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Caitlin MacNeal is a News Writer based in Washington, D.C. Before joining TPM, Caitlin interned and wrote for the Huffington Post, the Sunlight Foundation and Slate. She is a graduate of Georgetown University.
In a blistering letter to President Donald Trump on Wednesday, Sen. Chuck Grassley (R-IA) criticized a May opinion from the Justice Department’s Office of Legal Counsel allowing the White House to ignore information requests from Democrats, writing that the opinion is “nonsense.”
The OLC issued a legal opinion in May arguing that the White House did not have to complete requests for information from individual members of Congress, even those who are ranking members on committees, and was only required to fulfill requests sent by committee chairs or full committees. The opinion did not bar the White House from fulfilling requests from individual members, but did have the effect of allowing the executive branch to ignore them, leading Democrats to charge that the White House has been ignoring their oversight requests.
Grassley argued in his Wednesday letter that the OLC’s opinion “completely misses the mark” and that its implications are troubling.
“It erroneously rejects any notion that individual members of Congress who may not chair a relevant committee need to obtain information from the Executive Branch in order to carry out their Constitutional duties,” Grassley wrote. “It falsely asserts that only requests from committees or their chairs are ‘constitutionally authorized,’ and relegates requests from non-Chairmen to the position of ‘non-oversight’ inquiries— whatever that means. This is nonsense.”
Grassley explained that committees are simply a structure to help Congress manage a heavy workload and noted they’re not even mentioned in the Constitution.
“For OLC to so fundamentally misunderstand and misstate such a simple fact exposes its shocking lack of professionalism and objectivity,” Grassley wrote in his letter to Trump. “You are being ill-served and ill-advised.”
The senator also argued that OLC had no authority to declare which requests from Congress to the White House are authorized. He warned Trump against ignoring requests from Democrats, noting that the OLC opinion makes a “contrived distinction between ‘oversight’ and ‘non-oversight’” and does not “say that determinations whether to comply voluntarily with an individual request depend or should depend upon the party of the requester.”
But Grassley said that “bureaucrats in the Executive Branch sometimes choose to respond only to the party in power at the moment,” adding that he had trouble with his own requests to the Obama administration.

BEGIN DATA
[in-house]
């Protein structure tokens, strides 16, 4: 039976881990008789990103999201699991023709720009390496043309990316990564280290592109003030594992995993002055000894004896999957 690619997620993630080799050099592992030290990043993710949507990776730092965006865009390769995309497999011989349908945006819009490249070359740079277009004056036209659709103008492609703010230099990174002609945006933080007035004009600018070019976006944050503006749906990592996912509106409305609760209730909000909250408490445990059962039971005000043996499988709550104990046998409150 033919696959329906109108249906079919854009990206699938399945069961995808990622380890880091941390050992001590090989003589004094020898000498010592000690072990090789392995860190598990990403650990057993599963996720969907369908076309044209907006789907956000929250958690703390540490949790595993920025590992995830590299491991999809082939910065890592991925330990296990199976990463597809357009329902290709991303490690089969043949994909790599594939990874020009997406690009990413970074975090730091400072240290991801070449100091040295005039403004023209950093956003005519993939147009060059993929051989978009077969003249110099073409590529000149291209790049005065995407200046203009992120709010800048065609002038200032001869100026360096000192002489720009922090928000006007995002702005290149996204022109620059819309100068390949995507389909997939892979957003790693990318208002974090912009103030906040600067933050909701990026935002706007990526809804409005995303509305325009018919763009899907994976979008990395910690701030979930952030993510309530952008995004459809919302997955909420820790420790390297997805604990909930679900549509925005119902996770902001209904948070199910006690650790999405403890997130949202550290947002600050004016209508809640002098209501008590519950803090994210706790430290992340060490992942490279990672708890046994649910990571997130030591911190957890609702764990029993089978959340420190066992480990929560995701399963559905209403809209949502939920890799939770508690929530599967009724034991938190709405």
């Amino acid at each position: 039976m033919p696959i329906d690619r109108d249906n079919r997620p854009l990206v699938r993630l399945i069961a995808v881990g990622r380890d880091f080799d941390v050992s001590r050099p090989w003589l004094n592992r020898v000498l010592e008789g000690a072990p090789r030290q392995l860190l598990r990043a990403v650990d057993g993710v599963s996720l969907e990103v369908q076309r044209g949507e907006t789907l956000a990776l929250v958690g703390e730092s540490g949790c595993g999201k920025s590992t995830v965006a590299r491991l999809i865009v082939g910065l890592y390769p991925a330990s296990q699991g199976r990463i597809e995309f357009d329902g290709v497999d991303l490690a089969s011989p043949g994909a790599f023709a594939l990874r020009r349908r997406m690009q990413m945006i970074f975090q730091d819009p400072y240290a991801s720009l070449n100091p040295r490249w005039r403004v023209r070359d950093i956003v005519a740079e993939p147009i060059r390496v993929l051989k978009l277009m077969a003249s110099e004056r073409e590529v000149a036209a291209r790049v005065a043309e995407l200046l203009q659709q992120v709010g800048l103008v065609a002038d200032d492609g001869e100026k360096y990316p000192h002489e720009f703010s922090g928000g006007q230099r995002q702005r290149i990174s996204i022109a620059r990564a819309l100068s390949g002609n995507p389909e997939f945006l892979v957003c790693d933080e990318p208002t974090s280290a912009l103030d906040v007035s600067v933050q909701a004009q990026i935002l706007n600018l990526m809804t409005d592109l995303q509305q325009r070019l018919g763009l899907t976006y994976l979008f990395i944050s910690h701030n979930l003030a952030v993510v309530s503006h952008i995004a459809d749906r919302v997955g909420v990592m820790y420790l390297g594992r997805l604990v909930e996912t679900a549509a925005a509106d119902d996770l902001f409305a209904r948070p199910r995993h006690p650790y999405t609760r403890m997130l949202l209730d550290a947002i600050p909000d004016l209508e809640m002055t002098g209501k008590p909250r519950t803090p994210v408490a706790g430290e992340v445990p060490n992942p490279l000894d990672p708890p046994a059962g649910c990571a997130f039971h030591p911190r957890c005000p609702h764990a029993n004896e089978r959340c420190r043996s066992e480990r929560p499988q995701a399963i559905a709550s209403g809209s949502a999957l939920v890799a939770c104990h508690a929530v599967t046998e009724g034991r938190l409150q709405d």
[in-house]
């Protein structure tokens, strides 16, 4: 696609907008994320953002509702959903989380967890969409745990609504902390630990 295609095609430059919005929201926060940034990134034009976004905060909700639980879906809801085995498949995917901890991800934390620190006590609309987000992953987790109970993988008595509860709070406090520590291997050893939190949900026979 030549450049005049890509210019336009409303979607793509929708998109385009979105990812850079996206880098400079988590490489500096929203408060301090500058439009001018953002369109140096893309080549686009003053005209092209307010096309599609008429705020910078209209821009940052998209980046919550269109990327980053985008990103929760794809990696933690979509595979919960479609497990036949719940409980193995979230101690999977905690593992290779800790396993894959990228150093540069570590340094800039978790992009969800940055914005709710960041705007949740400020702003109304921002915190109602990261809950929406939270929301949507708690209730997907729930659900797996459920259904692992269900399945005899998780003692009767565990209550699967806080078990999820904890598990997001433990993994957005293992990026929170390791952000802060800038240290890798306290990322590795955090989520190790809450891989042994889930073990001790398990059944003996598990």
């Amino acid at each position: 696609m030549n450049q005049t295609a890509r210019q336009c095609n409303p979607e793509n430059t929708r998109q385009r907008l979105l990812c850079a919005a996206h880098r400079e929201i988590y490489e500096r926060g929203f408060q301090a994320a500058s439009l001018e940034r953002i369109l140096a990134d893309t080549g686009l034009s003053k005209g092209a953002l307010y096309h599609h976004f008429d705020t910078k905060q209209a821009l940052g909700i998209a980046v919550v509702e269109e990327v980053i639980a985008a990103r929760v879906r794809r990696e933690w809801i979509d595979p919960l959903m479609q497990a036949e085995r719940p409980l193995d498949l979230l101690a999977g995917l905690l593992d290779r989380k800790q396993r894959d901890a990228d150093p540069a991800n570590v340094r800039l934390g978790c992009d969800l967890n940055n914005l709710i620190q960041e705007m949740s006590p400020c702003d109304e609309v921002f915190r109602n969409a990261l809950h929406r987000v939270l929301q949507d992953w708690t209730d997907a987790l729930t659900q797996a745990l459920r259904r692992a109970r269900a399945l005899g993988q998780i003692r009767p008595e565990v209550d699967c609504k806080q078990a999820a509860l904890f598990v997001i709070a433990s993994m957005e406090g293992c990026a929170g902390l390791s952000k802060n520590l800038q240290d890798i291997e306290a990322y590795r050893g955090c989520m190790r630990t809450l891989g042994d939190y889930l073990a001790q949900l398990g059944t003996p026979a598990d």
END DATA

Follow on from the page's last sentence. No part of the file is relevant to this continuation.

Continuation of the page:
“I know from experience that a partisan response to oversight only discourages bipartisanship, decreases transparency, and diminishes the crucial role of the American people;s elected representatives. Oversight brings transparency, and transparency brings accountability,” Grassley wrote. “And the opposite is true. Shutting down oversight requests doesn’t drain the swamp, Mr. President. It floods the swamp.”
Grassley ended the letter by laying out why he found OLC’s opinion so troubling: by refusing to fulfill requests voluntarily, he wrote, the White House will prompt Congress to demand the documents through a compulsory process.
A new poll released by WSB-TV on Thursday showed Democrat Jon Ossoff strengthening his lead over Republican Karen Handel slightly in the special election to fill an open U.S. House seat in Georgia.
Ossoff led Handel by 2.5 points, 49.6-47.1, among likely voters, in the poll conducted by Landmark Communications. In the previous WSB-TV/Landmark poll released last week, Ossoff led Handel by less than two points.
The poll released on Thursday surveyed 420 likely voters June 6-7 with a margin of error plus or minus 4.78 percentage points.
A spokesman for Attorney General Jeff Sessions late Thursday pushed back on several aspects of James Comey’s Senate testimony after the former FBI director raised new questions about Sessions’ actions before and after he recused himself from the federal investigation of Russia’s interference in the U.S. election.
Comey’s testimony touched on Sessions at several points. He hinted that the FBI was aware of information that led the bureau to believe Sessions would recuse himself from the Russia probe weeks before he actually did so, and reportedly told senators in a subsequent closed session that Sessions may have met with the Russian ambassador to the U.S. on a third occasion that the attorney general had not disclosed.
The morning after former FBI Director James Comey delivered blockbuster testimony in the Senate in which he painted President Donald Trump as a liar and said that the President pressured him to quash a probe into Michael Flynn, Trump published a tweet declaring “vindication.”
Trump published his tweet shortly after 6 a.m. on Friday morning, during the time frame when he typically shares his thoughts on Twitter.